Even while the Beijing Olympics is still fresh in the world’s memory, China plans to build an ode to Bruce Lee, a name many worldwide movie fans identify with kung fu, and which many minds still associate with China.
State broadcaster China Central Television (CCTV) is set to air a 50-part prime time series on the kung fu star. “Lee wrote the word kung fu into English dictionaries around the world. He made people aware of China,” said CCTV official, Zhang Xiaohai at a news conference this week.
The Legend of Bruce Lee, according to producer Yu Shengli, is China’s first movie or tv series on the “chest-thumping” actor, whose character of “defending Chinese against oppressors” became a source of Chinese nationalistic pride around the world.
“Lee’s message of Chinese strength matches that of the Chinese government.”
Authorised by the Lee family, the series traces Lee’s life, from his teenage years in Hong Kong to his move to the US where his exploits as a martial arts instructor and kung fu movie roles made him a legend.
The announcement in China follows a news report in May 2007 quoting Wong Yiu-keung, chairman of the Hong Kong-based Bruce Lee Club, announcing plans to build a theme park at Bruce Lee’s southern Chinese ancestral home, Foshan City in Shunde District, near Hong Kong.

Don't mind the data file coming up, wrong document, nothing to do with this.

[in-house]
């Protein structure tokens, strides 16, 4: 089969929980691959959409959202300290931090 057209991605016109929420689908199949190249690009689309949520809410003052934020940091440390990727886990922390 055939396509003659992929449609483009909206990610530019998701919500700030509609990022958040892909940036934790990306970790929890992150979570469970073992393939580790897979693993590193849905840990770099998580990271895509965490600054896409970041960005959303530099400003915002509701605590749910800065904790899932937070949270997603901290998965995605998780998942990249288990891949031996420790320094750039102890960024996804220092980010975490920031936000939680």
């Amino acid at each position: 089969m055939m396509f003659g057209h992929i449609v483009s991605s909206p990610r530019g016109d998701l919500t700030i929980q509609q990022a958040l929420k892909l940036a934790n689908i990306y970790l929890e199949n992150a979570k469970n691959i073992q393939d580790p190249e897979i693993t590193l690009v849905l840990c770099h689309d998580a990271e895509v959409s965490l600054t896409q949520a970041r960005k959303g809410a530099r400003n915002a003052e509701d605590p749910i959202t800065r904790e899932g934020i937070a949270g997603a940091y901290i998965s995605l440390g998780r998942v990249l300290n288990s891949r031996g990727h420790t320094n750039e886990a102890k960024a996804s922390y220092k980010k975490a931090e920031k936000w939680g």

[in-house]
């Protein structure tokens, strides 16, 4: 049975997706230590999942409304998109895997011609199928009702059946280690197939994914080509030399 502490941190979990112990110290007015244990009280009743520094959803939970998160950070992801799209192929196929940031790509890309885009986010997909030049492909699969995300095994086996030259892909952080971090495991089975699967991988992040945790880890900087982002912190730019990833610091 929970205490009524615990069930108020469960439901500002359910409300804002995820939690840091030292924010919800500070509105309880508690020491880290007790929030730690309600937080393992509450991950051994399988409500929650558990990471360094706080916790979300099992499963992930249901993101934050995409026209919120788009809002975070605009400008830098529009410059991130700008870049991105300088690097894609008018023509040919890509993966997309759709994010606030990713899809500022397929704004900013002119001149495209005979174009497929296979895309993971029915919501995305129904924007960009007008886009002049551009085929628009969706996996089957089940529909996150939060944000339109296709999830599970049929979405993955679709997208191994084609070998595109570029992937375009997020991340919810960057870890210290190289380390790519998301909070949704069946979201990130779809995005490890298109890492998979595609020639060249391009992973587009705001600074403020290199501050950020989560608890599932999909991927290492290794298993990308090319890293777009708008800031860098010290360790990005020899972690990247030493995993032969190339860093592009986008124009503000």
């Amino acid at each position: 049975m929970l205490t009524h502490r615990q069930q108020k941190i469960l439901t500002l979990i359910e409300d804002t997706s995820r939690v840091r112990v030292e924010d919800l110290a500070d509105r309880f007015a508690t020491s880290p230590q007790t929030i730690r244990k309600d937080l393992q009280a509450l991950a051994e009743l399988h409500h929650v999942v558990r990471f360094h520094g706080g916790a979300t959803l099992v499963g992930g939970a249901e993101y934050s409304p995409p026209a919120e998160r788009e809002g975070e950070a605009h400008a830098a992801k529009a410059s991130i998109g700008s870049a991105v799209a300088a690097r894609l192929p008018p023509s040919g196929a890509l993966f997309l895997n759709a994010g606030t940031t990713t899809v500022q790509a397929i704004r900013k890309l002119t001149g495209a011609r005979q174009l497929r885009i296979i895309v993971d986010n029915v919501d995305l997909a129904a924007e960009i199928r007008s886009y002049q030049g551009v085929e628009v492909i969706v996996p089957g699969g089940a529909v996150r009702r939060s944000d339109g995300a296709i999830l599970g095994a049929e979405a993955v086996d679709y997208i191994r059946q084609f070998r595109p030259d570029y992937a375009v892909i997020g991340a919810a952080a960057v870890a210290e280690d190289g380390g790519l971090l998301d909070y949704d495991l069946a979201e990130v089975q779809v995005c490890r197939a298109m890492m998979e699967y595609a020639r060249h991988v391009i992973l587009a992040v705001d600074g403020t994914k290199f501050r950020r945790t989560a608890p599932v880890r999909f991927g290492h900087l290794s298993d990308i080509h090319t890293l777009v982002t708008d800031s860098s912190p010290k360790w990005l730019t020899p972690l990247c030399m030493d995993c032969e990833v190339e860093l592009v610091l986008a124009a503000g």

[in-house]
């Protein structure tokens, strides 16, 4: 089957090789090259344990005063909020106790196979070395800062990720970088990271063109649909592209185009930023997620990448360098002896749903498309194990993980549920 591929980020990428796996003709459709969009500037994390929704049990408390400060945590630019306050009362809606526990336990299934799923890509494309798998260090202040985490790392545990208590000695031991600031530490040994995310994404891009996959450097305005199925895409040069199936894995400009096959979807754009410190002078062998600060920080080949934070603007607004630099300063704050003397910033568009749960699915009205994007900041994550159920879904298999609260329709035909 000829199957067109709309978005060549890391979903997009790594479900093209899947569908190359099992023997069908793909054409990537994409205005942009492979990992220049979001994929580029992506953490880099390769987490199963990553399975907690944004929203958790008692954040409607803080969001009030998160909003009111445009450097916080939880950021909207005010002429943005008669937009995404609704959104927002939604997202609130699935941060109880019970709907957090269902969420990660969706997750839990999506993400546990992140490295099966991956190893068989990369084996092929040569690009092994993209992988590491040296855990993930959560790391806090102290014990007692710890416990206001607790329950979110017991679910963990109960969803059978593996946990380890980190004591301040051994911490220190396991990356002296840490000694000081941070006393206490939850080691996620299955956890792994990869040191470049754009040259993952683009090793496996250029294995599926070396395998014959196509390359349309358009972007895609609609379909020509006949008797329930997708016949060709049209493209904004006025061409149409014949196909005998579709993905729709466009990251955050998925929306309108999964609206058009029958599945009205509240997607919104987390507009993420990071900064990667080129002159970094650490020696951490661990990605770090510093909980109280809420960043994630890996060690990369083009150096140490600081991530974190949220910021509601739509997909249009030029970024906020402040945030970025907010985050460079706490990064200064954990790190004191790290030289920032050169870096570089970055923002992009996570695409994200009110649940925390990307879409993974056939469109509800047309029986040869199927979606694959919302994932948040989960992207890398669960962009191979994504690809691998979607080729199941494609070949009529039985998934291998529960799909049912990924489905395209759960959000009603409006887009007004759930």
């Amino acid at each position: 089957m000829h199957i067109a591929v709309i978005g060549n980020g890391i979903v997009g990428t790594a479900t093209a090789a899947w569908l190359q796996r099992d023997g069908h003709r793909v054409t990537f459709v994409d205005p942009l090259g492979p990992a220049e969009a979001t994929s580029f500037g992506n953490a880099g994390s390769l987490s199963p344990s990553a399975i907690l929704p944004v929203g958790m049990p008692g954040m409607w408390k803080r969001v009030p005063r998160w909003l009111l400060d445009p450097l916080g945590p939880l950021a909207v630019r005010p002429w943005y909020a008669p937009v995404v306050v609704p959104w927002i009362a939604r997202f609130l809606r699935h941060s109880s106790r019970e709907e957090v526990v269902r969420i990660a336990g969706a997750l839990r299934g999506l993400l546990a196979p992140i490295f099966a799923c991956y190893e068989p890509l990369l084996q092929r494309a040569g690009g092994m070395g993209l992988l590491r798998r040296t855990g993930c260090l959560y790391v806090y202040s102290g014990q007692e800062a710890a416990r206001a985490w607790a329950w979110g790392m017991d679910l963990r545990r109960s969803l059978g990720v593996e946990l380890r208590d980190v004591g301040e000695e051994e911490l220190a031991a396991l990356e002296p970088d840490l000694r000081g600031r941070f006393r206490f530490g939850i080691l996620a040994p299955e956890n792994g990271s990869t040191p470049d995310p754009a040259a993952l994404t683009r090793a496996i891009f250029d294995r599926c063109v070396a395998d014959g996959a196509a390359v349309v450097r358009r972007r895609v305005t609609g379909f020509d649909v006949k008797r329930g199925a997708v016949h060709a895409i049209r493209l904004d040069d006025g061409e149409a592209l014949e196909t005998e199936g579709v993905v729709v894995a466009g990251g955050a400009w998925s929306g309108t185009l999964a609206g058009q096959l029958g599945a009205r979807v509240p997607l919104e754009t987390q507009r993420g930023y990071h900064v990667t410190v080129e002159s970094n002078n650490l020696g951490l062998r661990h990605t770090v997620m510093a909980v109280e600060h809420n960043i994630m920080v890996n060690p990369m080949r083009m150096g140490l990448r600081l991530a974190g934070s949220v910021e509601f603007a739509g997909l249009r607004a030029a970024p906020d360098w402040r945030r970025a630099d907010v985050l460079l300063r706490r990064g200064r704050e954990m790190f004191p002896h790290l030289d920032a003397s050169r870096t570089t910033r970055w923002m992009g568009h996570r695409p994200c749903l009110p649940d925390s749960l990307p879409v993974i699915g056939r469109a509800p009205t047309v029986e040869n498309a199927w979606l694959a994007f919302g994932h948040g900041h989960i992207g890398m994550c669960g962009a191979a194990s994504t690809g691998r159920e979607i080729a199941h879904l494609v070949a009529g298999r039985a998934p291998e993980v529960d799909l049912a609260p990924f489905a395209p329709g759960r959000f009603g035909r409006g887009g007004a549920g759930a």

The US$25 million, 1.8 million sq kilometers theme park, which among others plans to attract visitors with its mix of hotels, spas, casinos and an international conference center is based on its premise of combining Bruce Lee’s martial arts legacy with Shunde’s local culture.
Scheduled for completion by 2010, it will have an 18.8m high granite statue of Lee, a memorial hall, a martial arts academy and conference center, said Wong who attended the park’s foundation stone lying ceremony. “Shunde is Lee’s roots, his spirit is from here. When the memorial is finished, it will boost Shunde’s tourism and open it to the world. Lee’s brand and legacy will benefit Shunde socially and economically.”
Lee’s films started surfacing on video in China only in the 1980s, almost a decade after he died in 1973 at the age of 32. Until its emergence as an economic superpower, China has always been seen as a closed communist country.